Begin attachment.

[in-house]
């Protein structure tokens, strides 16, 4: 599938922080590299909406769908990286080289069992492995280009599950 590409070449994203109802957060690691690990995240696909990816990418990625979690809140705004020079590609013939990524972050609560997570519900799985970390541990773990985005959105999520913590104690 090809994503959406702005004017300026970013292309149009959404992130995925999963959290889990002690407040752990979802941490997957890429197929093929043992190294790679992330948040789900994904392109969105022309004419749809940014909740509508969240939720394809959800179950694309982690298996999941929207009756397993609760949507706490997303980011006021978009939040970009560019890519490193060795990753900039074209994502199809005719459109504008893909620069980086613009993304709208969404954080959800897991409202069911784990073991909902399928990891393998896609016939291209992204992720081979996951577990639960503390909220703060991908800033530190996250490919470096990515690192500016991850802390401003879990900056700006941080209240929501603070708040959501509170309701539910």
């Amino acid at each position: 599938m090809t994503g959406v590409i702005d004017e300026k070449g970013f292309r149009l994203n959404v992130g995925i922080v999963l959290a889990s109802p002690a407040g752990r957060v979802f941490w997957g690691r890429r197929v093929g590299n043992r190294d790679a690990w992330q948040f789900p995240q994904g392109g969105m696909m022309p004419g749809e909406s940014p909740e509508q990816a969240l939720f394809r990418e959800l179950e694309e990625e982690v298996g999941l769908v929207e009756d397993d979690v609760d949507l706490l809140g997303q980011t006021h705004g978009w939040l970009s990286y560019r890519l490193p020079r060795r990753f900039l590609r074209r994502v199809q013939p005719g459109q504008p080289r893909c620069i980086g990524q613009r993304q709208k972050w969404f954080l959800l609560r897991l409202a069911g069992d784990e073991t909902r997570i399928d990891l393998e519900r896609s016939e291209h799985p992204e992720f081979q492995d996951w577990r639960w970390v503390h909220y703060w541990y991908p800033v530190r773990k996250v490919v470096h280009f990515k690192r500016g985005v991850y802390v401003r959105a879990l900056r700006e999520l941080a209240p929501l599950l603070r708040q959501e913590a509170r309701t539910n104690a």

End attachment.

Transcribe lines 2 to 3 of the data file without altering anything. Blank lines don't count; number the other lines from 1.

């Protein structure tokens, strides 16, 4: 599938922080590299909406769908990286080289069992492995280009599950 590409070449994203109802957060690691690990995240696909990816990418990625979690809140705004020079590609013939990524972050609560997570519900799985970390541990773990985005959105999520913590104690 090809994503959406702005004017300026970013292309149009959404992130995925999963959290889990002690407040752990979802941490997957890429197929093929043992190294790679992330948040789900994904392109969105022309004419749809940014909740509508969240939720394809959800179950694309982690298996999941929207009756397993609760949507706490997303980011006021978009939040970009560019890519490193060795990753900039074209994502199809005719459109504008893909620069980086613009993304709208969404954080959800897991409202069911784990073991909902399928990891393998896609016939291209992204992720081979996951577990639960503390909220703060991908800033530190996250490919470096990515690192500016991850802390401003879990900056700006941080209240929501603070708040959501509170309701539910």
């Amino acid at each position: 599938m090809t994503g959406v590409i702005d004017e300026k070449g970013f292309r149009l994203n959404v992130g995925i922080v999963l959290a889990s109802p002690a407040g752990r957060v979802f941490w997957g690691r890429r197929v093929g590299n043992r190294d790679a690990w992330q948040f789900p995240q994904g392109g969105m696909m022309p004419g749809e909406s940014p909740e509508q990816a969240l939720f394809r990418e959800l179950e694309e990625e982690v298996g999941l769908v929207e009756d397993d979690v609760d949507l706490l809140g997303q980011t006021h705004g978009w939040l970009s990286y560019r890519l490193p020079r060795r990753f900039l590609r074209r994502v199809q013939p005719g459109q504008p080289r893909c620069i980086g990524q613009r993304q709208k972050w969404f954080l959800l609560r897991l409202a069911g069992d784990e073991t909902r997570i399928d990891l393998e519900r896609s016939e291209h799985p992204e992720f081979q492995d996951w577990r639960w970390v503390h909220y703060w541990y991908p800033v530190r773990k996250v490919v470096h280009f990515k690192r500016g985005v991850y802390v401003r959105a879990l900056r700006e999520l941080a209240p929501l599950l603070r708040q959501e913590a509170r309701t539910n104690a």